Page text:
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Home / News / HTC’s UA Band is a flexible, expandable fitness wearable

HTC’s UA Band is a flexible, expandable fitness wearable

Tie-ins with the extensive Under Armor range could mean a running start for the UA Band

The UA Band, the first HTC wearable you’ll actually be able to buy and a joint effort with fitness experts Under Armor, has just been revealed at CES.

In case you weren’t keeping track, HTC originally revealed its first wearable device the Grip last year, but officially gave it the axe in July and partnered with Under Armor on its replacement. 

It might look a little like a Nike FuelBand ripoff, with its rubber build, single button and simple shape, but the UA Band is more of a gateway to Under Armor’s ever-increasing portfolio of fitness apps and clothing. It pushes daily activity and sleep data to UA Record, offsets the calories you’ve tapped into the MyFitnessPal food diary, tracks your weight with the UA Connect Scale, and records your runs if you’ve got a pair of Under Armor trainers and use MapMyRun.

There’s no onboard GPS, but that should help the battery last for up to five days between charges. You shouldn’t ever be caught short of juice, as it takes just 15 minutes to go from 0 to 100% and five minutes is enough for a full day of use.

It does gain a heart-rate sensor, which was missing from the Grip, with different settings for all-day tracking and during exercise. 

Heart tracking on your wrist isn’t as accurate as a chest strap, so serious athletes will be able to pair the UA Band to a strap if they want more precision. Couch potatoes will find the 60-minute activity alarm more useful; it vibrates when you haven’t moved in a while.

It’s water resistant rather than waterproof, so you won’t be able to take it swimming, but there’s no need to take it off when having a shower.

The black and white OLED display blinks into life with a flick of your wrist, or you can use the button. On the downside, while it shows notifications and calls from a paired smartphone, you can’t interact with them. Still, you can at least control music playback for fuss-free listening when you’re working out.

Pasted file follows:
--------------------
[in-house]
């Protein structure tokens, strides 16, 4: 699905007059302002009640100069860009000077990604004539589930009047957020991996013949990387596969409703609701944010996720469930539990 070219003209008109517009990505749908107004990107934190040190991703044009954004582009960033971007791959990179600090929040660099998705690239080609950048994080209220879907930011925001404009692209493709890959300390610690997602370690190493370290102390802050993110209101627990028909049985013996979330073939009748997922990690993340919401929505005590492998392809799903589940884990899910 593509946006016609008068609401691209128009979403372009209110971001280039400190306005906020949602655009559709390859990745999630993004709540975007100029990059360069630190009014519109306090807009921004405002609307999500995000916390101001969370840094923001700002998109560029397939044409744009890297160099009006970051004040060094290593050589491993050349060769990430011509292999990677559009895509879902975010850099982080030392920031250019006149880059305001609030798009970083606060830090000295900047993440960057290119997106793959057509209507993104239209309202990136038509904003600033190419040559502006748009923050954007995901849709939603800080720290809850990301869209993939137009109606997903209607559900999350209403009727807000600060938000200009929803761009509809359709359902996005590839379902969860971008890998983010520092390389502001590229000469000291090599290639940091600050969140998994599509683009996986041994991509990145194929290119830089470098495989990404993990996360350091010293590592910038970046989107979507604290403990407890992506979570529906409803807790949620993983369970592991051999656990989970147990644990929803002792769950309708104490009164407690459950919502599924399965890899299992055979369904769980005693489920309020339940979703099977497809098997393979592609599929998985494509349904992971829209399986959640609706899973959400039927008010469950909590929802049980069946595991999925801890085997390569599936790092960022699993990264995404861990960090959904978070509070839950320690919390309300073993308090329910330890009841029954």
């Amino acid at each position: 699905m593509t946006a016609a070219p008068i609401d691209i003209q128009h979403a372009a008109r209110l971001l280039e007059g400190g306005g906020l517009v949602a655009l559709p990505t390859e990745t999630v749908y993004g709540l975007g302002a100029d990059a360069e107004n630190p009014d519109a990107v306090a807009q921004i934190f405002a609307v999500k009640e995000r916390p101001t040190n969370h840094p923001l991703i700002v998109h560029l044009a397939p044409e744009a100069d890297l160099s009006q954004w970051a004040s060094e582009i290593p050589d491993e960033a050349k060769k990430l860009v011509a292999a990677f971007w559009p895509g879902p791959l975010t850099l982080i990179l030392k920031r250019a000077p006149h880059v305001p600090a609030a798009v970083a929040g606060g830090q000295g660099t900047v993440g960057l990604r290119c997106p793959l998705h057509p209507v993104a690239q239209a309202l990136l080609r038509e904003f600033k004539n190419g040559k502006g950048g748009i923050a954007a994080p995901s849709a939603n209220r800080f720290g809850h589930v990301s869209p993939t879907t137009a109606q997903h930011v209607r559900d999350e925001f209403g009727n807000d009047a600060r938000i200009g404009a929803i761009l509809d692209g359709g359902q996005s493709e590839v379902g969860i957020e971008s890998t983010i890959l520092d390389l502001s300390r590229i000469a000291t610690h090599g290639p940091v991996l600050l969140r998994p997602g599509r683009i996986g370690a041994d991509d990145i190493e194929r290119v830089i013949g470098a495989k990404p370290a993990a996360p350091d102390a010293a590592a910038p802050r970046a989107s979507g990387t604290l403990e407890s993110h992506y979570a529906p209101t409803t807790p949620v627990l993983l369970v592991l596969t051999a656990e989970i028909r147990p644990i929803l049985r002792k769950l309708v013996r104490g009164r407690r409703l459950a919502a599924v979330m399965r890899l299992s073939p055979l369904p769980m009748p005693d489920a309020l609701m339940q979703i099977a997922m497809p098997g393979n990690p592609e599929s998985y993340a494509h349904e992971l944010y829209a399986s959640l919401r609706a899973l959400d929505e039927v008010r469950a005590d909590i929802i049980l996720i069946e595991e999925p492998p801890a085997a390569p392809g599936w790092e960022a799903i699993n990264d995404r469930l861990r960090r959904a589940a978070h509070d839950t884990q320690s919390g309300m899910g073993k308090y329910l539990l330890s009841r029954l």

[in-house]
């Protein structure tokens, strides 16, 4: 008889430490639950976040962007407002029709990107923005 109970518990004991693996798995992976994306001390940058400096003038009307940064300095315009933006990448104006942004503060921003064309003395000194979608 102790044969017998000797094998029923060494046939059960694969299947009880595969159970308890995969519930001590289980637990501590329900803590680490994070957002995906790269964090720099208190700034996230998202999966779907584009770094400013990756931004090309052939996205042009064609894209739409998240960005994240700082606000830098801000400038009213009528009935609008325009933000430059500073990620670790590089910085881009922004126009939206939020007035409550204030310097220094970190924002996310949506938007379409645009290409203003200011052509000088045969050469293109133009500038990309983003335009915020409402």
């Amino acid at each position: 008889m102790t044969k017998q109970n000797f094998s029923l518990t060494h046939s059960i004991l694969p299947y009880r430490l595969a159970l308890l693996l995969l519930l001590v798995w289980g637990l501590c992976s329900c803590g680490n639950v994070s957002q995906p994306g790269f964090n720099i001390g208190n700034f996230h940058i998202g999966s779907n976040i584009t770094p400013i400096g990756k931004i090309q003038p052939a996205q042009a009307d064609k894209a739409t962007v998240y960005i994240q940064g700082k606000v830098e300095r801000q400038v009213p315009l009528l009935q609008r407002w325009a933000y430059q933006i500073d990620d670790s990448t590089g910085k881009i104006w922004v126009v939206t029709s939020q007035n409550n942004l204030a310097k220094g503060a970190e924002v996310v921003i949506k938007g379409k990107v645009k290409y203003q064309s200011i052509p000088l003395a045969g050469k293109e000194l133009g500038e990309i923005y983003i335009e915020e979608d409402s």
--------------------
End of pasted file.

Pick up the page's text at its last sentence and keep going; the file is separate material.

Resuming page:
You can store up to three different exercises or activities on the Band, swapping them out using the smartphone app when you want to change your routine.

By itself, there’s not a lot to separate the UA Band from any number of fitness trackers, but the Healthbox bundle might do the job. It’s a US$400 kit that includes the UA Connected Scales and a chest strap heart-rate sensor as well as the band. It will also be available separately for US$180, with US stores getting the first shipments at the end of January.

Us Brits will have to wait until the summer, but we’re hoping to give it a try later in the week once CES starts.

Profile image of Tom Morgan-Freelander Tom Morgan-Freelander Deputy Editor


A tech addict from about the age of three (seriously, he's got the VHS tapes to prove it), Tom's been writing about gadgets, games and everything in between for the past decade, with a slight diversion into the world of automotive in between. As Deputy Editor, Tom keeps the website ticking along, jam-packed with the hottest gadget news and reviews.  When he's not on the road attending launch events, you can usually find him scouring the web for the latest news, to feed Stuff readers' insatiable appetite for tech.

Areas of expertise

Smartphones/tablets/computing, cameras, home cinema, automotive, virtual reality, gaming

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